Leukemia is a type of cancer that affects the blood and bone marrow. The marrow is the spongy center of bones where blood cells form. The disease develops when blood cells produced in the bone marrow grow out of control. From there it can move to other organs, including the lymph nodes, spleen, liver and brain. The major types of leukemia that occur in children are acute lymphoblastic leukemia (ALL), acute myeloid leukemia (AML), myelodysplastic syndromes, chronic myeloid leukemia and juvenile myelomonocytic leukemia.
Leukemia symptoms include:
• Easy bruising
• Recurring infections
• Bone and joint pain
• Abdominal pain
• Swollen lymph nodes
• Difficulty breathing
It is important to remember that many of these symptoms have other causes as well, and are not necessarily due to leukemia.
Treatment usually begins with addressing the signs and symptoms, such as anemia, bleeding and/or infection. Treatment may include chemotherapy, radiation therapy, intrathecal medications (medications inserted through a needle into the fluid-filled space around the spinal cord), blood and marrow transplants, high doses of hormones or other proteins, blood transfusions and antibiotics.
Students with leukemia often miss 10-20 weeks of school in one year due to hospitalizations, treatments, side effects and infections.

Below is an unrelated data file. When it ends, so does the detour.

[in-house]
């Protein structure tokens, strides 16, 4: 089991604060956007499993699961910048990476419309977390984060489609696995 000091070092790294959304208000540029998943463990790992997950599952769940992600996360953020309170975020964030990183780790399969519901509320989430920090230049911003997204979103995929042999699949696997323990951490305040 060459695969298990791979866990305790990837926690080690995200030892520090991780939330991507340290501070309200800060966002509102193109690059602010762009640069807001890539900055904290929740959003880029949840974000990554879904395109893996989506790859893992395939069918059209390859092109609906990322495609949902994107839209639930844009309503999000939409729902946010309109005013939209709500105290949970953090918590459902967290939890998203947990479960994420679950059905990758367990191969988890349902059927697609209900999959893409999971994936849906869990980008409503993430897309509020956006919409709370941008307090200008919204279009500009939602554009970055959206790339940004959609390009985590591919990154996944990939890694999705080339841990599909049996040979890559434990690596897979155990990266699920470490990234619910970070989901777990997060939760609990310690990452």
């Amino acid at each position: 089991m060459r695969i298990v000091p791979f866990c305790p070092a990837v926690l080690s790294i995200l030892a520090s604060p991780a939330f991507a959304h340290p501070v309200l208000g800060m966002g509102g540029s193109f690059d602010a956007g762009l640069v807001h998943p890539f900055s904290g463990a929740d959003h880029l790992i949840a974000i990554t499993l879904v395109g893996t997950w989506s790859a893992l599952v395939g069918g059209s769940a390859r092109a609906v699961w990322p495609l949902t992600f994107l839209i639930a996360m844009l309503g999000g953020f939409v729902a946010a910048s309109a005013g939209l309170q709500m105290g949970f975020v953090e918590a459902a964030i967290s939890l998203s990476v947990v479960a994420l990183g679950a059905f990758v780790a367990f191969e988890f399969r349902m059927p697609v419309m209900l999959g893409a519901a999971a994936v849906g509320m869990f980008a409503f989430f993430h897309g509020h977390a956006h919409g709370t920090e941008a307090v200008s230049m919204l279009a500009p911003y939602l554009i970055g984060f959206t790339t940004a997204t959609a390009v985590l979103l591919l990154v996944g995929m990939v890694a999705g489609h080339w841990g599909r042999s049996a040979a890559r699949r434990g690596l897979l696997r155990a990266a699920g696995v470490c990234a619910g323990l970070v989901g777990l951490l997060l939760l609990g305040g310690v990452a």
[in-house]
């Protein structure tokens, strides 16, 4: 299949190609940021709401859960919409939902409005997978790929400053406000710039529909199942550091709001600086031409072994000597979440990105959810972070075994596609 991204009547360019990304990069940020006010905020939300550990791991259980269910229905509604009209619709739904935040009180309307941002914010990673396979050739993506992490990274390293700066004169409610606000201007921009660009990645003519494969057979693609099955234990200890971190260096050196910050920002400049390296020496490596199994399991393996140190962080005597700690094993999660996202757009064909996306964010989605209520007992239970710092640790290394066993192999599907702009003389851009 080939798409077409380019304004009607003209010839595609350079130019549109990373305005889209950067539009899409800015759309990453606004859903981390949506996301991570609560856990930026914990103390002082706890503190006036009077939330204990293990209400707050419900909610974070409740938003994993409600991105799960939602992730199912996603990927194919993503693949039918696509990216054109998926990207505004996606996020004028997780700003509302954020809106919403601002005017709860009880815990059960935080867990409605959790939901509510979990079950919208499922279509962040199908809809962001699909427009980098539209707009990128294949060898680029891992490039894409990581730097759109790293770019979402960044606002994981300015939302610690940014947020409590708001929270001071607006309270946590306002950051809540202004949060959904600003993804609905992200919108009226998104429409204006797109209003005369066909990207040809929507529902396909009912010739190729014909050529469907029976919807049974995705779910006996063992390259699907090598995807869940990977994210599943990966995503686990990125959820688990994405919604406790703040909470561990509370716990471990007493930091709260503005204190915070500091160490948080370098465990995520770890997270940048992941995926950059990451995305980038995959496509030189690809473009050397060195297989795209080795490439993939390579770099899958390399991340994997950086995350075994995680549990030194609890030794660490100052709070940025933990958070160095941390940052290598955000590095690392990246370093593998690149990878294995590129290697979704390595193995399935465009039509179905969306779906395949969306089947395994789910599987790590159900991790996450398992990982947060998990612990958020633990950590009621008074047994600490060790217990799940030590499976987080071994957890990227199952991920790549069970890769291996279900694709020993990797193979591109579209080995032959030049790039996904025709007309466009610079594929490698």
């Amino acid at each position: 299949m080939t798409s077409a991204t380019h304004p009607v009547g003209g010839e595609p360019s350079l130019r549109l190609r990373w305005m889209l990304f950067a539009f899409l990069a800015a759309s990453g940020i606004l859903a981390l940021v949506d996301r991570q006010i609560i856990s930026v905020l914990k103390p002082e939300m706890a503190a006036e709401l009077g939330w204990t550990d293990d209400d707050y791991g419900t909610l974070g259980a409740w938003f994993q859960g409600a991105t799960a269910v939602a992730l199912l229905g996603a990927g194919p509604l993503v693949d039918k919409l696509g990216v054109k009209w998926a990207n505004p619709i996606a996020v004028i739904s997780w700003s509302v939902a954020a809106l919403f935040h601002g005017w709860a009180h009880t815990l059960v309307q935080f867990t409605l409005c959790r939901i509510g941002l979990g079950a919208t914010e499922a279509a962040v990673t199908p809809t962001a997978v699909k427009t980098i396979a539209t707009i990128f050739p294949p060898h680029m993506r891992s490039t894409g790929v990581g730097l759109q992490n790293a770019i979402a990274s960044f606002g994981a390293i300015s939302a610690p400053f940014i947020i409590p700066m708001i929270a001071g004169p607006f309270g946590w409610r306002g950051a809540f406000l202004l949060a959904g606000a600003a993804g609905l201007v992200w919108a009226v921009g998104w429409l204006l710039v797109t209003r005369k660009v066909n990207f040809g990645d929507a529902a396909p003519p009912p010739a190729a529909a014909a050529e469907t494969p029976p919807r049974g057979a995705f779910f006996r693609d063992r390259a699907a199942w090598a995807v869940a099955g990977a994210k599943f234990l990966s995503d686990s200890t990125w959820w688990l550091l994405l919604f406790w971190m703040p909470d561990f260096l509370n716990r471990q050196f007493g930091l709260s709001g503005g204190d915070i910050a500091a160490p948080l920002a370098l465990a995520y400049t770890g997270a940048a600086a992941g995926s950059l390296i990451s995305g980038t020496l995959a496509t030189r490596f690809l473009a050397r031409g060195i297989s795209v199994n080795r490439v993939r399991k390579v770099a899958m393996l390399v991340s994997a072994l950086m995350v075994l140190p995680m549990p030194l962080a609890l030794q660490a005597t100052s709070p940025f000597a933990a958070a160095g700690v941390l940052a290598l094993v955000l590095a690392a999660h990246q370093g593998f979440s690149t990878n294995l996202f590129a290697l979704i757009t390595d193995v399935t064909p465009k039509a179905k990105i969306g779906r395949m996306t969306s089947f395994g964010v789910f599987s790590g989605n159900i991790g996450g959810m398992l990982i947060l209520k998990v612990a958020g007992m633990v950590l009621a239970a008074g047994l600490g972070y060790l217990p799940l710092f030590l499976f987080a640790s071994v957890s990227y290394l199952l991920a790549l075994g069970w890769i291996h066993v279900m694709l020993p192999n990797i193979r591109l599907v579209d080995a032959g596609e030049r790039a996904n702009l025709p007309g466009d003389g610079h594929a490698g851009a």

Some students may have difficulty keeping up with the curriculum and may experience frustration, anxiety, apathy and depression.
The illness and treatments may affect attention, memory, nonverbal skills, language skills, motor skills and energy levels.
The more the cancer affects the student’s social interactions, the more general psychosocial adaptation may be affected.
Those students whose leukemia adversely affects their educational performance may benefit from special education under the Individuals with Disabilities Education Act (IDEA). To qualify under IDEA, a student must meet eligibility criteria in one of thirteen specific disability categories. Under IDEA, a student with a disability is entitled to a free appropriate public education (FAPE) and an individualized education program, including individual goals, objectives, related services, accommodations and modifications.
Students that do not qualify for services under IDEA may qualify under Section 504 of the Rehabilitation Act. To qualify under Section 504, a student must have a physical or mental impairment that substantially limits one or more major life activities (for example learning, breathing, thinking, concentrating, walking, bodily functions). Under Section 504, a student is entitled to equal opportunity, and may qualify for a Section 504 plan that provides regular or special education and related aids and services.
A student with a health condition who does not require special instruction and related services can receive, as appropriate, a wide range of supports in the general education classroom, including accommodations, individualized health plans (IHP), emergency care plans (ECP) and local education agency supports.